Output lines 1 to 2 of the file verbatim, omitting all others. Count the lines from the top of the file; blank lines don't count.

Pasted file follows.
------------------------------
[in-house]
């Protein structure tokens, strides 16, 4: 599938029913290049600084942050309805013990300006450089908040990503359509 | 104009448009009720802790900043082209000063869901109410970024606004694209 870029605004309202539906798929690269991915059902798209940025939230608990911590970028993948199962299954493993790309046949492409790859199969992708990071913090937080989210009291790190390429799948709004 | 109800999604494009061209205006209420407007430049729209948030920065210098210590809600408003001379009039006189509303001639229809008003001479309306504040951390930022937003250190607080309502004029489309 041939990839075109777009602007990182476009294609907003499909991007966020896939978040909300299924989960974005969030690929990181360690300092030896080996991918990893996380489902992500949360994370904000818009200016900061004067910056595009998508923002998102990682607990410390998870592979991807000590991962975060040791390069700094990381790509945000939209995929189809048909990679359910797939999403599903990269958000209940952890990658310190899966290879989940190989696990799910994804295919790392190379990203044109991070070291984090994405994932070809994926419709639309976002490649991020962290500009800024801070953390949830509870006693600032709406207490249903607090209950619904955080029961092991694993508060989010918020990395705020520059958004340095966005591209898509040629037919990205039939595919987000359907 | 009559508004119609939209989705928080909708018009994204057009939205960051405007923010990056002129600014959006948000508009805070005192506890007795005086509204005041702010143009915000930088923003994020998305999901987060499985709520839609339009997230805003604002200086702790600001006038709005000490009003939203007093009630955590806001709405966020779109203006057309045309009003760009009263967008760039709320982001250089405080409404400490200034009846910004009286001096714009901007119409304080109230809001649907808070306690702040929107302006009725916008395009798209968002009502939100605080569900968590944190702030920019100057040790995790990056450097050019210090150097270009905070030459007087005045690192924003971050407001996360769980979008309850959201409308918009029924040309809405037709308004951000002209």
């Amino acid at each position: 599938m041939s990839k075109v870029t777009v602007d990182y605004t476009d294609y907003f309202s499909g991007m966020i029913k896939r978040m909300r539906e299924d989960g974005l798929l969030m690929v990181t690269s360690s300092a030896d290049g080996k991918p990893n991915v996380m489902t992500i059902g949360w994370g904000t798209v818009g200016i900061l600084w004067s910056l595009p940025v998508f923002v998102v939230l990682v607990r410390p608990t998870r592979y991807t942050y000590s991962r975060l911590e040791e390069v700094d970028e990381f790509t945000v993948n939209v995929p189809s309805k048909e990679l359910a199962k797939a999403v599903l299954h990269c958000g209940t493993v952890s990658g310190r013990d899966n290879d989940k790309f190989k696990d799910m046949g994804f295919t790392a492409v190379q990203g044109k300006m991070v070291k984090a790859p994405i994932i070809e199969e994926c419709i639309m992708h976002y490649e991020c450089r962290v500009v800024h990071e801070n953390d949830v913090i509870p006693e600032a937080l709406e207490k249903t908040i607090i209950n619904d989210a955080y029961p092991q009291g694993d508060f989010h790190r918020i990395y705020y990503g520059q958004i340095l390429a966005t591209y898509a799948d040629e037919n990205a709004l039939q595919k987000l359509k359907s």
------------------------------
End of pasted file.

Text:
[in-house]
């Protein structure tokens, strides 16, 4: 599938029913290049600084942050309805013990300006450089908040990503359509 | 104009448009009720802790900043082209000063869901109410970024606004694209 870029605004309202539906798929690269991915059902798209940025939230608990911590970028993948199962299954493993790309046949492409790859199969992708990071913090937080989210009291790190390429799948709004 | 109800999604494009061209205006209420407007430049729209948030920065210098210590809600408003001379009039006189509303001639229809008003001479309306504040951390930022937003250190607080309502004029489309 041939990839075109777009602007990182476009294609907003499909991007966020896939978040909300299924989960974005969030690929990181360690300092030896080996991918990893996380489902992500949360994370904000818009200016900061004067910056595009998508923002998102990682607990410390998870592979991807000590991962975060040791390069700094990381790509945000939209995929189809048909990679359910797939999403599903990269958000209940952890990658310190899966290879989940190989696990799910994804295919790392190379990203044109991070070291984090994405994932070809994926419709639309976002490649991020962290500009800024801070953390949830509870006693600032709406207490249903607090209950619904955080029961092991694993508060989010918020990395705020520059958004340095966005591209898509040629037919990205039939595919987000359907 | 009559508004119609939209989705928080909708018009994204057009939205960051405007923010990056002129600014959006948000508009805070005192506890007795005086509204005041702010143009915000930088923003994020998305999901987060499985709520839609339009997230805003604002200086702790600001006038709005000490009003939203007093009630955590806001709405966020779109203006057309045309009003760009009263967008760039709320982001250089405080409404400490200034009846910004009286001096714009901007119409304080109230809001649907808070306690702040929107302006009725916008395009798209968002009502939100605080569900968590944190702030920019100057040790995790990056450097050019210090150097270009905070030459007087005045690192924003971050407001996360769980979008309850959201409308918009029924040309809405037709308004951000002209």